DIW Berlin Economic Barometer

Only available in German

What is the DIW Economic Barometer?

Every month, the German Institute for Economic Research issues its DIW Economic Barometer, an indicator of current economic trends in Germany. Based on the growth rate of the real GDP, it reflects the country's macroeconomic development. The DIW Economic Barometer provides an estimate for the real GDP of the last or the current quarter. In this way, it always provides an up-to-date overview of the economic development-a valuable contribution given that Germany's Federal Statistical Office issues its official data with a greater time lag. The DIW Economic Barometer is based on indicators such as production and sales in important economic sectors and is calculated using an econometric method. In addition to the current estimate (the green bar in the figure), the DIW Economic Barometer also comments on the main current influences on the economy.

Currently, this data collection is only available in German. Please refer to our German site for further information.

Descpription of the current  DIW Economic Barometer in German.


DIW Economic Barometer October 2017: the German economy’s golden autumn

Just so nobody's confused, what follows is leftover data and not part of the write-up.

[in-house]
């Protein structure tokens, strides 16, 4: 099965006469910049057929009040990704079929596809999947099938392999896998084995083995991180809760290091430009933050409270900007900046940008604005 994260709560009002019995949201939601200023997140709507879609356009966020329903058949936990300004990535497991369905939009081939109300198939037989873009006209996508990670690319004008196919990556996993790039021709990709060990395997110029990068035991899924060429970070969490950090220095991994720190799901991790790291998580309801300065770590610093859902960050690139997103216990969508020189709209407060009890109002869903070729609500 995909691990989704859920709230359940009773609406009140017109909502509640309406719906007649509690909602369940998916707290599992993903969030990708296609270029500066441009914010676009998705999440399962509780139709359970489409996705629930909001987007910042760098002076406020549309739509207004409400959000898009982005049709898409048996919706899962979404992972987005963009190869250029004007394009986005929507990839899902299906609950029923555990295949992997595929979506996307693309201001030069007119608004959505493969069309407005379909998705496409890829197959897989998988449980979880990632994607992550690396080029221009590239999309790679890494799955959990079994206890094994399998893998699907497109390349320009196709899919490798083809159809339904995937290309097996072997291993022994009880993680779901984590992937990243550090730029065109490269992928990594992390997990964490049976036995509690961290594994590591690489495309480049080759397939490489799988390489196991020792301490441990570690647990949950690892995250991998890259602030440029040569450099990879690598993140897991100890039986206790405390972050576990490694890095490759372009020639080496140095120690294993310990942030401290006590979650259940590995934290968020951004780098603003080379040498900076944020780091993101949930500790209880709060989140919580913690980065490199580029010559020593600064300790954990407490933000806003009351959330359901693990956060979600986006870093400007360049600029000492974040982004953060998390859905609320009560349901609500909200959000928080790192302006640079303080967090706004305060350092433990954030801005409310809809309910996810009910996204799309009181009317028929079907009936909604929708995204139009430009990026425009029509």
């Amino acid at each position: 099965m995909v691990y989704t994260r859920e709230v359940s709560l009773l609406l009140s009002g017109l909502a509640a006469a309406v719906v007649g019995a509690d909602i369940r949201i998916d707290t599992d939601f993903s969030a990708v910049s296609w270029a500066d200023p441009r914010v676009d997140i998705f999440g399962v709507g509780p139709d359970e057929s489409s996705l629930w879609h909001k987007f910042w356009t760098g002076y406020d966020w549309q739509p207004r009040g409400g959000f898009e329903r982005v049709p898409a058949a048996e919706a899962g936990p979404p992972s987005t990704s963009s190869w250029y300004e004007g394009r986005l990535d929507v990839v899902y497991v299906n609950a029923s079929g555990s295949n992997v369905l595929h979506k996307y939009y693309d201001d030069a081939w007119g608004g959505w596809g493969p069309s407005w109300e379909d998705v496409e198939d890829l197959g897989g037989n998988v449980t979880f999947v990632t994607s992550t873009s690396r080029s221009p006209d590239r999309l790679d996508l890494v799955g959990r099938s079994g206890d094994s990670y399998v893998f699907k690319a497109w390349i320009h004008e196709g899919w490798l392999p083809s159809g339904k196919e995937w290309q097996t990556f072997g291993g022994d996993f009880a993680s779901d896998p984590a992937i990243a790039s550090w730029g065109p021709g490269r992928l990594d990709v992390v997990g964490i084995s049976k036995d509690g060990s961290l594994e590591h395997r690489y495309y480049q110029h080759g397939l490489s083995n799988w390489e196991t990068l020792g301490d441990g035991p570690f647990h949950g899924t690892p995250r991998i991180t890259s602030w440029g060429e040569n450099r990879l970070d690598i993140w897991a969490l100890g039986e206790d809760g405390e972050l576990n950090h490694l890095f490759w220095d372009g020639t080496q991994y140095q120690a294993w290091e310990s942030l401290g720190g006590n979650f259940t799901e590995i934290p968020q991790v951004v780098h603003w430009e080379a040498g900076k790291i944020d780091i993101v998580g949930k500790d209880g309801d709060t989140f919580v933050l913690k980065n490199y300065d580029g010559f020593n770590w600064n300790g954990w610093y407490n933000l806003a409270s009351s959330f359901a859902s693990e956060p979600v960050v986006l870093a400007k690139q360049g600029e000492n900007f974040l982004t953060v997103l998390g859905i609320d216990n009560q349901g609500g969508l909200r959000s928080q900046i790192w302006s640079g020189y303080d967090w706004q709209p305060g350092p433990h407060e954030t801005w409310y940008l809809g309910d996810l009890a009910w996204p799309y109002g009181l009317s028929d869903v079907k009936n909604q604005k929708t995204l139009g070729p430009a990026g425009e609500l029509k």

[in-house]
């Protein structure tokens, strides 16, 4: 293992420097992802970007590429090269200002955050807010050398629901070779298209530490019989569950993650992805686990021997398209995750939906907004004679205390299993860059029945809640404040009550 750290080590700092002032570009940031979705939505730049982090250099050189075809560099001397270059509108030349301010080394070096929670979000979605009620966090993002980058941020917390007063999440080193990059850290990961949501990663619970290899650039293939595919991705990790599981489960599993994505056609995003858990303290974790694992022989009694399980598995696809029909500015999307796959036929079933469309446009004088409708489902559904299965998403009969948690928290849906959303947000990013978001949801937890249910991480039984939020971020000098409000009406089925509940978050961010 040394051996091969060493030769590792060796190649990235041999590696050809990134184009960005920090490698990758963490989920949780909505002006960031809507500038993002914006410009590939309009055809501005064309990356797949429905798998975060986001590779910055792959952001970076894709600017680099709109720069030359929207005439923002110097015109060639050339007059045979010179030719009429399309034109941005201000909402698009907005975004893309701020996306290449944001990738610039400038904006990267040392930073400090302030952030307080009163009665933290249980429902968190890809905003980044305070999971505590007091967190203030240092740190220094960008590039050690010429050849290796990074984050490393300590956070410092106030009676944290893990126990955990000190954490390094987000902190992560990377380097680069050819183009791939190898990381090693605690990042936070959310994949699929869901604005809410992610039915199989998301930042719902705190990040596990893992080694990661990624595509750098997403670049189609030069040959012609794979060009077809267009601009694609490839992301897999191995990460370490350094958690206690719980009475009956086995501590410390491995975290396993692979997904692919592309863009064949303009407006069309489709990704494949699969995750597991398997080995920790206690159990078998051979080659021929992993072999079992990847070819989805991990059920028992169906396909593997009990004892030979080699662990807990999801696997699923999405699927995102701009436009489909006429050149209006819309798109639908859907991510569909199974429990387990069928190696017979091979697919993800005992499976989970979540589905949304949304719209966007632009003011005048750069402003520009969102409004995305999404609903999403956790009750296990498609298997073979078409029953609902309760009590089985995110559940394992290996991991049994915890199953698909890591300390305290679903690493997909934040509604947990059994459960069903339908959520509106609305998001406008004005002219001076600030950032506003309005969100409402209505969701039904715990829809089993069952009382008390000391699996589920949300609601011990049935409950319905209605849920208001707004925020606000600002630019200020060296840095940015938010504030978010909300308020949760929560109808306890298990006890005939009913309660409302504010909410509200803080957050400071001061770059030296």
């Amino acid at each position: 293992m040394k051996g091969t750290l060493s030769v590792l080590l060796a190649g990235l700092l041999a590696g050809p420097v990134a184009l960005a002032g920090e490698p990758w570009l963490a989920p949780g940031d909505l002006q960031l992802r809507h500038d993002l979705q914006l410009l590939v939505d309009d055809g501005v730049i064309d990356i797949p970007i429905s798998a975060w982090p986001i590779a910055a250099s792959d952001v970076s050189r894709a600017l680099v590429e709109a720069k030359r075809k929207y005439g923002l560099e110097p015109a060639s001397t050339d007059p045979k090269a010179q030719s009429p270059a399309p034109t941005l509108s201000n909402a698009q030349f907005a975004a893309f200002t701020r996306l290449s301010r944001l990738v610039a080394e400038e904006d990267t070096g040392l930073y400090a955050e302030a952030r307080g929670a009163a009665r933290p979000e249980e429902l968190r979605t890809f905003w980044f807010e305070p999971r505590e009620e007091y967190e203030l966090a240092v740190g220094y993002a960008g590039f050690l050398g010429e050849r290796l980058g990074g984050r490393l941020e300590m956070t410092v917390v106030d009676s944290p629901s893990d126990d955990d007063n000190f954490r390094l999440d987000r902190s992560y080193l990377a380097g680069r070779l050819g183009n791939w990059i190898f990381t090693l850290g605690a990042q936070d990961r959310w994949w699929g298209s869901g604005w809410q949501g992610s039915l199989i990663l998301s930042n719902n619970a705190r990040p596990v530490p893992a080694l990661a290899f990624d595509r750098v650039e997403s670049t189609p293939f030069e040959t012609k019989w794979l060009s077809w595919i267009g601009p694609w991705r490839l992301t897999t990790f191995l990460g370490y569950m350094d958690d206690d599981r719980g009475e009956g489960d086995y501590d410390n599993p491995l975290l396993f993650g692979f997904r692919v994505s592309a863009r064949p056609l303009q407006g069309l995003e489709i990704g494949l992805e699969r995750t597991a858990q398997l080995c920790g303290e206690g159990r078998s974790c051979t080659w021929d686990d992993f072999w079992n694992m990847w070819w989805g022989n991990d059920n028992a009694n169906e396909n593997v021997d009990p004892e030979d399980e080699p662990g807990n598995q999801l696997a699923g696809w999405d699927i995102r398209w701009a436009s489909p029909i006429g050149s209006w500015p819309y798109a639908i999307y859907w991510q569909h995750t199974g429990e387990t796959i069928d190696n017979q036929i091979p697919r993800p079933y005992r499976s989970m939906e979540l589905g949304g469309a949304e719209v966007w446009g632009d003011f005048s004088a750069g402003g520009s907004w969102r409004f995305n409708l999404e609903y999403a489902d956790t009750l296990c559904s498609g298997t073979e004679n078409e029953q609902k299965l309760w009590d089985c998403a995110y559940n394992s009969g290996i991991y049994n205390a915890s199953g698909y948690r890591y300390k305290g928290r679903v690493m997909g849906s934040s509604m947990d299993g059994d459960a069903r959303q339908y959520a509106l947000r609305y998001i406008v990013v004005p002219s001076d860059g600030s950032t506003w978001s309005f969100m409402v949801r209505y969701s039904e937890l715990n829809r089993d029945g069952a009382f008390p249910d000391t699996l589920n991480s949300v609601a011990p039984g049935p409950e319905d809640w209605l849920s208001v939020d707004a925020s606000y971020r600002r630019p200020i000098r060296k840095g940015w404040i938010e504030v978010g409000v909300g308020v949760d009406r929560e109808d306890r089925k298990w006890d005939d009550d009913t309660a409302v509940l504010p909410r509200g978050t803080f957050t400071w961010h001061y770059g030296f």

The German economy’s strong upswing continues. At 112 points, the Economic Barometer published by the German Institute for Economic Research (DIW Berlin) continues to signal GDP growth that is well above average: 0.7 percent in the third quarter and 0.9 percent in the fourth. “The German economy is heading toward 2018 at full speed,” said Ferdinand Fichtner, head of forecasting at DIW.

According to DIW estimates, industrial production should continue to grow in response to dynamic foreign demand. This will also add some momentum to corporate investments, particularly as business sentiment has recently improved substantially. “After the Bundestag election, many firms appear to be counting on the dawn of a golden era,” added Fichtner. “But the new federal government first has to deliver. Right now, the coalition negotiations are creating the impression that the existing surplus in public budgets is being divided up to serve a range of party-specific interests instead of setting clear priorities and investing in Germany’s future.”

DIW forecasts that private consumption will lose some momentum. Nominal income is continuing its upward surge, but at 1.7 percent inflation will be much higher than it has been in recent years because of energy prices. Instead of plunging, they will tend to rise. The bottom line is that consumers will not have as much extra money in their pockets as they did before.